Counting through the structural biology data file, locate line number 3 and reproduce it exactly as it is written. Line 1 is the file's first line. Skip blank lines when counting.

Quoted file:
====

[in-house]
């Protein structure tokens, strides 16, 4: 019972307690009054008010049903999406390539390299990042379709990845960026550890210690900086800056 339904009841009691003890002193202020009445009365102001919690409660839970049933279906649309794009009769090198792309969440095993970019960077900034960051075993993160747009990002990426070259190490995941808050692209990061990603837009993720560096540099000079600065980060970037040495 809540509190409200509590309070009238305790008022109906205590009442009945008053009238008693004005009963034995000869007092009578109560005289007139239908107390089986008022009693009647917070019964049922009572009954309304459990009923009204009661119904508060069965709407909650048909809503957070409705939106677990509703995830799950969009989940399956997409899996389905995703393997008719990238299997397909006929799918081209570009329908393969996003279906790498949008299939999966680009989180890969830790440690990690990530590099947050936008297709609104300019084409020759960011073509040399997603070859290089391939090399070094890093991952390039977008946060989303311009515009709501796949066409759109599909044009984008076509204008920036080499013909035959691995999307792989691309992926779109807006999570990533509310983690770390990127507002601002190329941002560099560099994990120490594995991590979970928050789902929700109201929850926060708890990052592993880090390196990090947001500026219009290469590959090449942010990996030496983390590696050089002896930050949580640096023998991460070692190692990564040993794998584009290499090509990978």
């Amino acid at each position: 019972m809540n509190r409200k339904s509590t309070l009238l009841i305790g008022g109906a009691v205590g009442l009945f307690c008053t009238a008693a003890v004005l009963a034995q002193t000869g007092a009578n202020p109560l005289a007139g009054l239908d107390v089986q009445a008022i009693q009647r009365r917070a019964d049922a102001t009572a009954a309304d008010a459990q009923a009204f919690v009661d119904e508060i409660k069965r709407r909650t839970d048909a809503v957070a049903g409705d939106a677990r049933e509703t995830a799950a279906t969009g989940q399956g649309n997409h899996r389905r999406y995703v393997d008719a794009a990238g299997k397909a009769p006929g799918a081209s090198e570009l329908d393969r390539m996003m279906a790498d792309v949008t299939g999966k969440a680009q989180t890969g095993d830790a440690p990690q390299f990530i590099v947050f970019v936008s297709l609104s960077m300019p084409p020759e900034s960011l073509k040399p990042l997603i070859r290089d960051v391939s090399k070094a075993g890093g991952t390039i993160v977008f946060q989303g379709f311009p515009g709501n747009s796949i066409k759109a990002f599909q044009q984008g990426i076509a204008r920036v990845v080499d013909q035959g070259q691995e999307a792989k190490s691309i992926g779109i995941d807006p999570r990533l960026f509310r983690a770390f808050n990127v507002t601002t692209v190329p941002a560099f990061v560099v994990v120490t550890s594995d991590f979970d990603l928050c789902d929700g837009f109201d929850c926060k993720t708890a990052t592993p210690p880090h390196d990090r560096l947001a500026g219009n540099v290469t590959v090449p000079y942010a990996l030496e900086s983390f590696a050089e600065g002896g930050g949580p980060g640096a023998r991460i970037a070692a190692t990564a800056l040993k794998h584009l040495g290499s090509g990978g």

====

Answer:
């Amino acid at each position: 019972m809540n509190r409200k339904s509590t309070l009238l009841i305790g008022g109906a009691v205590g009442l009945f307690c008053t009238a008693a003890v004005l009963a034995q002193t000869g007092a009578n202020p109560l005289a007139g009054l239908d107390v089986q009445a008022i009693q009647r009365r917070a019964d049922a102001t009572a009954a309304d008010a459990q009923a009204f919690v009661d119904e508060i409660k069965r709407r909650t839970d048909a809503v957070a049903g409705d939106a677990r049933e509703t995830a799950a279906t969009g989940q399956g649309n997409h899996r389905r999406y995703v393997d008719a794009a990238g299997k397909a009769p006929g799918a081209s090198e570009l329908d393969r390539m996003m279906a790498d792309v949008t299939g999966k969440a680009q989180t890969g095993d830790a440690p990690q390299f990530i590099v947050f970019v936008s297709l609104s960077m300019p084409p020759e900034s960011l073509k040399p990042l997603i070859r290089d960051v391939s090399k070094a075993g890093g991952t390039i993160v977008f946060q989303g379709f311009p515009g709501n747009s796949i066409k759109a990002f599909q044009q984008g990426i076509a204008r920036v990845v080499d013909q035959g070259q691995e999307a792989k190490s691309i992926g779109i995941d807006p999570r990533l960026f509310r983690a770390f808050n990127v507002t601002t692209v190329p941002a560099f990061v560099v994990v120490t550890s594995d991590f979970d990603l928050c789902d929700g837009f109201d929850c926060k993720t708890a990052t592993p210690p880090h390196d990090r560096l947001a500026g219009n540099v290469t590959v090449p000079y942010a990996l030496e900086s983390f590696a050089e600065g002896g930050g949580p980060g640096a023998r991460i970037a070692a190692t990564a800056l040993k794998h584009l040495g290499s090509g990978g």